For those in need of a reminder concerning new energy efficiency regulations that go into effect for computers manufactured on or after January 1, 2018, the California Energy Commission (CEC) has recently reviewed this topic through a webinar on October 18.
Conducted by the CEC’s Efficiency Division staff, the webinar covered the definitions, test methods, performance requirements, reporting requirements, and certification process for high-expandability computers, mobile and rack-mounted workstations, and small-scale servers.
The webinar presentation can be found here.
In addition to defining "high-expandability computers," "mobile workstations," "workstations," "rack-mounted workstations," and "small-scale servers," key concepts were covered, such as how the "expandability score," system memory bandwidth, and minimum memory size requirement are calculated and what constitutes a "basic model". Furthermore, a detailed definition was provided for "Small Volume Manufacturers (SVM)," generally those with annual gross revenue of $2 million or less, as some computers manufactured by SVMs are exempted from complying with the proposed standards, with the exception of power management.
Regarding test methods, the test method for computers follows the "ENERGY STAR Program Requirements for Computers, Final Test Method (Rev. March-2016)," with a modification for settings related to hard-disk spinning. The total annual energy consumption (TEC) calculation uses Equation 1 in Section 3 of the "ENERGY STAR Program Requirements for Computers, Eligibility Criteria Version 6.1 (Rev. March-2016)". Types of mode weightings, such as "conventional," "full capability," or "remote wake," depend on the date of manufacture and other specified criteria. Workstations calculate TEC using prescribed mode weightings listed in Table 8. High-expandability computers are configured for testing in the same way as desktop computers, while mobile workstations similarly follow notebook computers. In addition, the sleep-mode power measurement has been modified from the test procedure used in IEC 62623:2012. Instead of measuring power after manually entering sleep mode, the measurement must start between 30 to 31 minutes of user inactivity on the unit and be performed after the long-idle test without altering the unit. Finally, power factor and internal power supply requirements are determined by the "Generalized Test Protocol for Calculating the Energy Efficiency of Internal Ac-Dc and Dc-Dc Power Supplies Revision 6.7 (March 1, 2014)" (docket number: 16-AAER-02), and the median power factor during short-idle shall be recorded in the test report.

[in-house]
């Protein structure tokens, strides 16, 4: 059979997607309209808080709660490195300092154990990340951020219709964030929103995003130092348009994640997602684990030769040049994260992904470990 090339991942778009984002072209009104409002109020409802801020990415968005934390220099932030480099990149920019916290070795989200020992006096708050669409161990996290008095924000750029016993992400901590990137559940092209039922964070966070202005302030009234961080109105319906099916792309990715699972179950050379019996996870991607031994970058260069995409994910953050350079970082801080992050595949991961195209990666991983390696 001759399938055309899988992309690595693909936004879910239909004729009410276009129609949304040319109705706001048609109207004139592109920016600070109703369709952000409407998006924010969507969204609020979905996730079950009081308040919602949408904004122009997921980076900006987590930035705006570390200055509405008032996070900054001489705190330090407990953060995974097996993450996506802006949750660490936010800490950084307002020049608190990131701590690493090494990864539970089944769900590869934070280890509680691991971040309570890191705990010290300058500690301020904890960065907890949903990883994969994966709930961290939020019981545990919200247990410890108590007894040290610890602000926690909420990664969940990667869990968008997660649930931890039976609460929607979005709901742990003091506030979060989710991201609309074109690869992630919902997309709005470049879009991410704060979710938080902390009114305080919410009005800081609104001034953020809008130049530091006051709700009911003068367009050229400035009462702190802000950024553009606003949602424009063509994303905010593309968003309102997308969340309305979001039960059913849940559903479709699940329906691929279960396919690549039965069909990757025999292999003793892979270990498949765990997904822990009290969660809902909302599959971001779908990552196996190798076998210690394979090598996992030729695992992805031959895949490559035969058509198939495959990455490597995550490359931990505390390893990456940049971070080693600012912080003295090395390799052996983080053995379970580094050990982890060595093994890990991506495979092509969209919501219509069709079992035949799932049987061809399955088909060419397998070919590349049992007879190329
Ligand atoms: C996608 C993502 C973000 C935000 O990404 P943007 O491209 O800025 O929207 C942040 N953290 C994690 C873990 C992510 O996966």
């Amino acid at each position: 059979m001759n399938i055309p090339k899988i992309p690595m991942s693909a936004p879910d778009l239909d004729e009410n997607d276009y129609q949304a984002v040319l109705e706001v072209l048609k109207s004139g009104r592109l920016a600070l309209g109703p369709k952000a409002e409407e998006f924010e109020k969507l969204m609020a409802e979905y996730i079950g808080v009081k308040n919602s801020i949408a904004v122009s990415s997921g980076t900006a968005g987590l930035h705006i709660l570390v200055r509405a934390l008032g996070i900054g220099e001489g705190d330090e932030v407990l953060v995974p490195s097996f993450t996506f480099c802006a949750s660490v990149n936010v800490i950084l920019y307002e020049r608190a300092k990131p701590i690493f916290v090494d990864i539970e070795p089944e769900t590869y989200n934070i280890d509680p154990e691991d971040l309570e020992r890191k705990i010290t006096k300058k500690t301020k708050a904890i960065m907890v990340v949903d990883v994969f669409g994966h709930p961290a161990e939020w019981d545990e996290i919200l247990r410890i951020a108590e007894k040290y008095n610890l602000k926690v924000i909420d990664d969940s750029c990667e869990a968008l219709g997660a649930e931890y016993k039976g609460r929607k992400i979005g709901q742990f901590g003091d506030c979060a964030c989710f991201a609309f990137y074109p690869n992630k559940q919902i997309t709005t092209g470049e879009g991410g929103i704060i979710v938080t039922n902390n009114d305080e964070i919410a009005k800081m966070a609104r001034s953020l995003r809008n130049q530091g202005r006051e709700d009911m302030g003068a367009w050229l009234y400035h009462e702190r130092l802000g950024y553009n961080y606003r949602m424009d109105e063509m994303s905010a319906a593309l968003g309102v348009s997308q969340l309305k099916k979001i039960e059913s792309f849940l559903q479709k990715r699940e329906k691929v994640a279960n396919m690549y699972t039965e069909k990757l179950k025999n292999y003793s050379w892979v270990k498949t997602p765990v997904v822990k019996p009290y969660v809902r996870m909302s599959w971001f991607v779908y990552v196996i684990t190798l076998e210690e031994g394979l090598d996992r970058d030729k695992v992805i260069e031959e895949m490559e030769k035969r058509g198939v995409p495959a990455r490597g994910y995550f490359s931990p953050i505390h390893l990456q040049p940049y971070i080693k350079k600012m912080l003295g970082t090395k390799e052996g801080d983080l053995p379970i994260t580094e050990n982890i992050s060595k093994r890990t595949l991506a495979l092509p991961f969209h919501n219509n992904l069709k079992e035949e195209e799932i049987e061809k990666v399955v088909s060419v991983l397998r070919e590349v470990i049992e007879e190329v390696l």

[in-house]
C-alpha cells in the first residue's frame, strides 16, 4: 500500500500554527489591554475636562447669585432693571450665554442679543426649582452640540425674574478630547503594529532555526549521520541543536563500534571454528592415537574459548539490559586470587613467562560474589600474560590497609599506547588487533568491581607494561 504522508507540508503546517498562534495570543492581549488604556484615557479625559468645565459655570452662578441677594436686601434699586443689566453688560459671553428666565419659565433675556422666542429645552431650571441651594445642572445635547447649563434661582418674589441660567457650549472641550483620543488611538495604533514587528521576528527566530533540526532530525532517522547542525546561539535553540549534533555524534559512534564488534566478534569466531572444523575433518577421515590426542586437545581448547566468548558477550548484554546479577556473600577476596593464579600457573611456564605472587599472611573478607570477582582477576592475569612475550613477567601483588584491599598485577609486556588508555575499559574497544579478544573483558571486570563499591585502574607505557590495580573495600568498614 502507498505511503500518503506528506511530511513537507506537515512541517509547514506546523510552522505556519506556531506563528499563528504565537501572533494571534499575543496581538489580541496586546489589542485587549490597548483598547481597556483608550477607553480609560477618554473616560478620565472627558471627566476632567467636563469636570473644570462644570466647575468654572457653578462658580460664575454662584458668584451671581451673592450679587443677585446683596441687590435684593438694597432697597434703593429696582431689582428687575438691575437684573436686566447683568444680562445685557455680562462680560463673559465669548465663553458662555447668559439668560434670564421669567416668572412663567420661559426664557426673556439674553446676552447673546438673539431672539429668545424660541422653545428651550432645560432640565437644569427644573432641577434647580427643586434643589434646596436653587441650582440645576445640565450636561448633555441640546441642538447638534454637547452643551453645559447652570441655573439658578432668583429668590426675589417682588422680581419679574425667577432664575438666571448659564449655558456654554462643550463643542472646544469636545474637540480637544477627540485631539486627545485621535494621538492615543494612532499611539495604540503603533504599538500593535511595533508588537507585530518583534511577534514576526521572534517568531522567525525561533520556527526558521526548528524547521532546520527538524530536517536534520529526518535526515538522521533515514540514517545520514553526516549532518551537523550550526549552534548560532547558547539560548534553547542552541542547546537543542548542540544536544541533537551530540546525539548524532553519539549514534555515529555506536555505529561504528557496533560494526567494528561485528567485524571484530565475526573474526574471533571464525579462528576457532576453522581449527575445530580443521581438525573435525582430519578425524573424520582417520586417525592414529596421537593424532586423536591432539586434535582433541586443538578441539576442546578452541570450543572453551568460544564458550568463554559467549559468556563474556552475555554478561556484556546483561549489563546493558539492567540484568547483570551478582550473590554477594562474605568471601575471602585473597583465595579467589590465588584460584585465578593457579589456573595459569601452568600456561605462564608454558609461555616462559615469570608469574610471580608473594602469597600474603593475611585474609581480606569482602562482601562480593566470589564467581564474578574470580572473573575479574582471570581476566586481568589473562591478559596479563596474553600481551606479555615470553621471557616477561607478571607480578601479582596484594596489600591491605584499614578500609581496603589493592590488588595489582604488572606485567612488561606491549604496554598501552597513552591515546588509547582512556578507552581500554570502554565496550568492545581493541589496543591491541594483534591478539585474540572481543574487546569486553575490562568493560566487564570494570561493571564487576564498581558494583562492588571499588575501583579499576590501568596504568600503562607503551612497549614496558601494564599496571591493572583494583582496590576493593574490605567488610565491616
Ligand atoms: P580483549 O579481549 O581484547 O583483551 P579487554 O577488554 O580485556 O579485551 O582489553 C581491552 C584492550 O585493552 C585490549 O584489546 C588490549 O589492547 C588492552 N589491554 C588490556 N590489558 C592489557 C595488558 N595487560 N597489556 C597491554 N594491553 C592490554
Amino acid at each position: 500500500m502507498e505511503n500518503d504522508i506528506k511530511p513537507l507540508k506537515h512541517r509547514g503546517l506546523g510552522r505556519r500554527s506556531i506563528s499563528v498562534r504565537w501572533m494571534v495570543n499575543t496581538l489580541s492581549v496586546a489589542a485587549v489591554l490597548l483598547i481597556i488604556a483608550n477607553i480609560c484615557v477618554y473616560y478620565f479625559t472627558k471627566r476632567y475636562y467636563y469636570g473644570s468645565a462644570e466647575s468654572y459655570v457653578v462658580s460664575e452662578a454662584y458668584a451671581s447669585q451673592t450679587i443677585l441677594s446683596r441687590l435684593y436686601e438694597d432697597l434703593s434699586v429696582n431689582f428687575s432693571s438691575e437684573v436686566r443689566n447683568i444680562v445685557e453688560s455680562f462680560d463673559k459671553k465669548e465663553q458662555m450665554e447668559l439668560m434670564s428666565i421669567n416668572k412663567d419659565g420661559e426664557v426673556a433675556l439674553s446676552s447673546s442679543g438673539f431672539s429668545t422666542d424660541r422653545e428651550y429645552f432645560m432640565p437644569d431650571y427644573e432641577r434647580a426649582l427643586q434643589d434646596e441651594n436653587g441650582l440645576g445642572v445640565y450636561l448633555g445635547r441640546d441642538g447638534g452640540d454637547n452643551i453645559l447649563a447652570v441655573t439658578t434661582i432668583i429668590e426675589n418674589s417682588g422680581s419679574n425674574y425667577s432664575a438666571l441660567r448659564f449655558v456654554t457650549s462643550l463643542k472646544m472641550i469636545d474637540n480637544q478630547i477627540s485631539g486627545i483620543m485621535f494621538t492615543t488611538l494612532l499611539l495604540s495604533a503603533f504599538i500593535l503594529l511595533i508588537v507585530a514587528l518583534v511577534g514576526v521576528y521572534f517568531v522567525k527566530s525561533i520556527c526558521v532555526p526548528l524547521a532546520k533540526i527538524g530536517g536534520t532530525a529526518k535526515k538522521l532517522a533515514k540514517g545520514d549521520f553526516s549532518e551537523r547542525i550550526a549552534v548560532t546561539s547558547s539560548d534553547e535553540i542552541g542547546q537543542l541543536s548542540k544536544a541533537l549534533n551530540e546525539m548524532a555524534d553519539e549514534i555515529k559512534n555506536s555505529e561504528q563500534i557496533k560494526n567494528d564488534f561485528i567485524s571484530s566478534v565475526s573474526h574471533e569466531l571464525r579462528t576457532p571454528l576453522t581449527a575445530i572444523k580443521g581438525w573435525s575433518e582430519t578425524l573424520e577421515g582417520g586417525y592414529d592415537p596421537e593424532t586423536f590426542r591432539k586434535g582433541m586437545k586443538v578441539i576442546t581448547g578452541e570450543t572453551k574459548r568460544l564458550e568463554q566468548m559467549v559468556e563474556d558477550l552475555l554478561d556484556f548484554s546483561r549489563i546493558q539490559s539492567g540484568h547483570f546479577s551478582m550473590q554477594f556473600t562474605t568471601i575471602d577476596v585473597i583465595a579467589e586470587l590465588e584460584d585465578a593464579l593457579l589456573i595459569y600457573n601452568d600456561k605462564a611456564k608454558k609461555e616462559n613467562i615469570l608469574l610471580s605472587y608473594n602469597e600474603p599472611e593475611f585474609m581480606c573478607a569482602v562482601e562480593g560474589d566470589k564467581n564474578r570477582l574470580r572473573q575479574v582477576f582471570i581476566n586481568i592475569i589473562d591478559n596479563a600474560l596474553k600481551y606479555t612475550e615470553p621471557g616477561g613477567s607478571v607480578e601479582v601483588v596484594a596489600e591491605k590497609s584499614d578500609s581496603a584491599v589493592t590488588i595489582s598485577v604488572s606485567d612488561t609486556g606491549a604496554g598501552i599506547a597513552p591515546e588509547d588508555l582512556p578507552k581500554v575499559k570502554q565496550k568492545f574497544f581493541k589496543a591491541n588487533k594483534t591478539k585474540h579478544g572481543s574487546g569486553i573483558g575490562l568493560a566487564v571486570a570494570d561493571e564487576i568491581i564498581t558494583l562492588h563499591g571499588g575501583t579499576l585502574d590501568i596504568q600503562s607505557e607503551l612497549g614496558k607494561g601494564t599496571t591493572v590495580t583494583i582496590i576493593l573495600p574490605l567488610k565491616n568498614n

Performance requirements are covered in Title 20, Section 1605.3(v). Computers within the scope must use either an 80 PLUS® Gold internal power supply or a Level VI external power supply, have energy-efficient Ethernet, and utilize power management. Power management requires displays to transition into sleep mode after 15 minutes or less of user inactivity and computers to transition into sleep mode after 30 minutes or less of user inactivity.
Reporting requirements, per Title 20, Section 1606, dictate that products manufactured on or after the effective date must certify compliance to the CEC for lawful sale in California, including internet sales. SVMs must also certify and retain records to demonstrate their eligibility requirements, for example for gross revenues and same location for assembly and sales.
The CEC staff also provided an overview of the certification process including a demonstration for navigating to MAEDBS, the Modernized Appliance Efficiency Database System, where the Commission archives compliant models. General instructions on how to submit appliance data can be found here. On-demand videos are also available here.